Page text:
The rules of golf remain unchanged. But the rules golf courses must follow have changed dramatically in response to the coronavirus pandemic.
The pandemic and guidelines created by the Ohio Department of Health to try to contain it have made this season unlike anything that has come before it for golfers and golf courses.
There have always been yard markers. Now there are social distance markers.
And there are restrictions on who can ride together on carts. And limits on how many people can be in the clubhouse, how many minutes there should be between tee times, how many people can congregate, handshakes and many more things.
Golf courses were even shut down for a few days in March after being classified as non-essential before being reopened. Driving ranges were closed for a longer time before they were allowed to begin operating again.
Two long-established area championship tournaments, the Lima City Men’s Golf Championship and the Lima Area Women’s Match Play Tournament, have been canceled. Some outings to benefit various organizations and charities were canceled and many golf leagues got a late start.
When Floyd Young, who has owned the Bluffton Golf Club for 31 years, was asked if this was the most unusual and most challenging year of his career, he said, “By far.”
“It puts a curve into everything. It seems like you get used to the fastball and then all of a sudden you get a curve. But it’s just the way life is sometime,” he said.
With gyms and bowling alleys and other indoor activities shut down until last week, golf — because it was outdoors and played over a large area — was one of the few sports available to people who wanted some recreational activity.
Tom Holtsberry, the owner of Colonial Golfers Club, said the number of golfers there “has been pretty decent when the sun is shining.”
Colonial has 85 carts and had them all out on the course on a recent Saturday. “That seems to be the No. 1 issue for golf course operations, the number of carts we have,” Holtsberry said.
He said golfers have been very appreciative of the chance to get out and play.
“I know a couple of guys have said we’ve saved their marriages by getting them out of the house,” he said, with a laugh.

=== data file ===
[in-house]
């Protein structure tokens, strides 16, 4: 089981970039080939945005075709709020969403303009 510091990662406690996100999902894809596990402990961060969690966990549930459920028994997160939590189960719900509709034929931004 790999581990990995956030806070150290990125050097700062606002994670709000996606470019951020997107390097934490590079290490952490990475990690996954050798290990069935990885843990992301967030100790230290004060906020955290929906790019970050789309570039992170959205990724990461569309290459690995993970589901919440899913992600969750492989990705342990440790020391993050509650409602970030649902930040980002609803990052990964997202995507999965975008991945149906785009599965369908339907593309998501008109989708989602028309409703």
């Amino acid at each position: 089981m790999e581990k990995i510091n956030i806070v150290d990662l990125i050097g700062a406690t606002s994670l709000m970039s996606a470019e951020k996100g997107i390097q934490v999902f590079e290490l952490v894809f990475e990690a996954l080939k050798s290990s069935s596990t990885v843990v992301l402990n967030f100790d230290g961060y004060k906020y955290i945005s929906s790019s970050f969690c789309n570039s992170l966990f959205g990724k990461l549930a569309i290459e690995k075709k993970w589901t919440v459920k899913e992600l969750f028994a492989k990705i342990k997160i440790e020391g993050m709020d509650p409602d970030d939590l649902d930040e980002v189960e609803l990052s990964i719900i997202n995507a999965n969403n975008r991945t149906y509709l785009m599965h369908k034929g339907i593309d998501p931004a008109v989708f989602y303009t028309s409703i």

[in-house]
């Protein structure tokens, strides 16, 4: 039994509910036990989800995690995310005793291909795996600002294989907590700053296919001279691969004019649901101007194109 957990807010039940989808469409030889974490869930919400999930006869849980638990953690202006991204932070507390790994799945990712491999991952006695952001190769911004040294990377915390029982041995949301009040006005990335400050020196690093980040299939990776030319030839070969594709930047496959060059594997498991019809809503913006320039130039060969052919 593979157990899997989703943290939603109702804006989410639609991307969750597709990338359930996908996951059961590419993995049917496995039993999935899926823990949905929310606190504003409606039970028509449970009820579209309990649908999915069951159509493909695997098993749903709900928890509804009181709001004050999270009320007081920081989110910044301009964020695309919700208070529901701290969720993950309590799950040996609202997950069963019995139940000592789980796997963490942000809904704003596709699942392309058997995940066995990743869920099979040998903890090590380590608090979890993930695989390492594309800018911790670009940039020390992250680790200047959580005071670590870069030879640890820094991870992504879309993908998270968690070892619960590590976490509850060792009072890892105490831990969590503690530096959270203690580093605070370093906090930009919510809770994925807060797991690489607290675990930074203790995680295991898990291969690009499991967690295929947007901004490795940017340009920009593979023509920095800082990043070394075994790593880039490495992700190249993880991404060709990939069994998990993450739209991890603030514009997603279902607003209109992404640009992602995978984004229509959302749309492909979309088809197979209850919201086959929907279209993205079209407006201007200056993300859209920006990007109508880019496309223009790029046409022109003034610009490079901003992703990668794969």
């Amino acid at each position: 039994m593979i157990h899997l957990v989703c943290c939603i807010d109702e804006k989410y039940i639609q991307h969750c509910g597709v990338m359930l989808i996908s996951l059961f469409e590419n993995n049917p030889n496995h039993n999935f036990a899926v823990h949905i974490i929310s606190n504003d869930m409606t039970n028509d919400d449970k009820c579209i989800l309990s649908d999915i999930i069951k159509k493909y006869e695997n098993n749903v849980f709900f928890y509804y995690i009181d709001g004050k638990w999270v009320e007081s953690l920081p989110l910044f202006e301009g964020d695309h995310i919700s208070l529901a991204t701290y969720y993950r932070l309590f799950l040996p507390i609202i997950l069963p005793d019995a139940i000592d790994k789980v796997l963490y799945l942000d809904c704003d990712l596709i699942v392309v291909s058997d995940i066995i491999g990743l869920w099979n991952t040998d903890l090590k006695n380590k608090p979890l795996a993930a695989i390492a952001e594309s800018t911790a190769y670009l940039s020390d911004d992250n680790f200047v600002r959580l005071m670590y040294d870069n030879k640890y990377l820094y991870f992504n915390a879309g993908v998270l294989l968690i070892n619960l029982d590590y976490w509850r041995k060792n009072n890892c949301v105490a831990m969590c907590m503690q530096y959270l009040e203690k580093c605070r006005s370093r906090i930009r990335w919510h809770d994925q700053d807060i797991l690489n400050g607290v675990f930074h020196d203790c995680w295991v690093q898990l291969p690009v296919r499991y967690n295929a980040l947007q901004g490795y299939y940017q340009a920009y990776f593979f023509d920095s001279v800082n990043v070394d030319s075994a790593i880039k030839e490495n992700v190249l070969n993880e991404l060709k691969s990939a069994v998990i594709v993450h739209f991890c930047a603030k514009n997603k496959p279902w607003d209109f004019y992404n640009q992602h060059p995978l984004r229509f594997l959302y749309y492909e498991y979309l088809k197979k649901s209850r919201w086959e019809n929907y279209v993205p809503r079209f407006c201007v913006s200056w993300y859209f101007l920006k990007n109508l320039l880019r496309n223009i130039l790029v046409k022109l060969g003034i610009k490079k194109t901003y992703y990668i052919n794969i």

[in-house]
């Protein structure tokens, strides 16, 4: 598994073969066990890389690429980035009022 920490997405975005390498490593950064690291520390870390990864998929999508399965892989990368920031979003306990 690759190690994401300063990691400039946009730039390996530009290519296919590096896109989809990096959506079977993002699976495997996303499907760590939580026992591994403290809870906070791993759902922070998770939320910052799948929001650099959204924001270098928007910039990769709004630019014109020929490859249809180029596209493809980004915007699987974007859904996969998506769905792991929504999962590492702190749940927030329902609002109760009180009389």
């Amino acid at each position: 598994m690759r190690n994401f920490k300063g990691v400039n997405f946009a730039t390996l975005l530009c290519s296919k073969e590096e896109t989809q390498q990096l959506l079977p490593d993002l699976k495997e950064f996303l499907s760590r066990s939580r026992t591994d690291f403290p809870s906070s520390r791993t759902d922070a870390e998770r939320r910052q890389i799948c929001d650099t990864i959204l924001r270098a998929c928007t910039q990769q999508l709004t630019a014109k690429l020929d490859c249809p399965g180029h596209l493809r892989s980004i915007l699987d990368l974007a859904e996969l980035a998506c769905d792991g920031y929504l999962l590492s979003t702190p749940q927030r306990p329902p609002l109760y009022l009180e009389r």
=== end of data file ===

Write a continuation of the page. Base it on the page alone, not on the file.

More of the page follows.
Young, whose family also owns and operates Hidden Creek Golf Course, said, “This time of year it depends a lot on the weather. It’s starting to get nicer and people are coming out a little more.
“We’ve had some issues. It slowed things down a little. The rules are starting to loosen up a little so I’m assuming it’s going to get better.”
“The (Allen County) Health Department was out here Wednesday and they told us a few other things, like we can sell food now. They’re just loosening things up a little bit. They said there should be another ruling out on June 1. I’m not sure what that’s going to be,” he said.
Mike Harmon, owner of Swing-Rite driving range, said, “We were closed for a while but we’re back open like normal now.
“We’ve started to sanitize our golf balls after somebody hits them we pick them up and wash them and clean everything. We sanitize our baskets and everything. At our range they’re spread out enough that they’re at least 10 feet apart when they’re hitting balls. So keeping them at six feet (for social distancing) is pretty simple,” he said.
Being shut down in late March and early April came at a bad time, Harmon said.
“Right at the end of March when they cut us off is really when we start picking up for the year. April, May and June are usually the busiest three months of the year,” he said.
Despite the disruption, Harmon says he’s optimistic about the 2020 season.
“I think it’s going to be a good year for golf. It seems to me there are quite a few people playing now,” he said.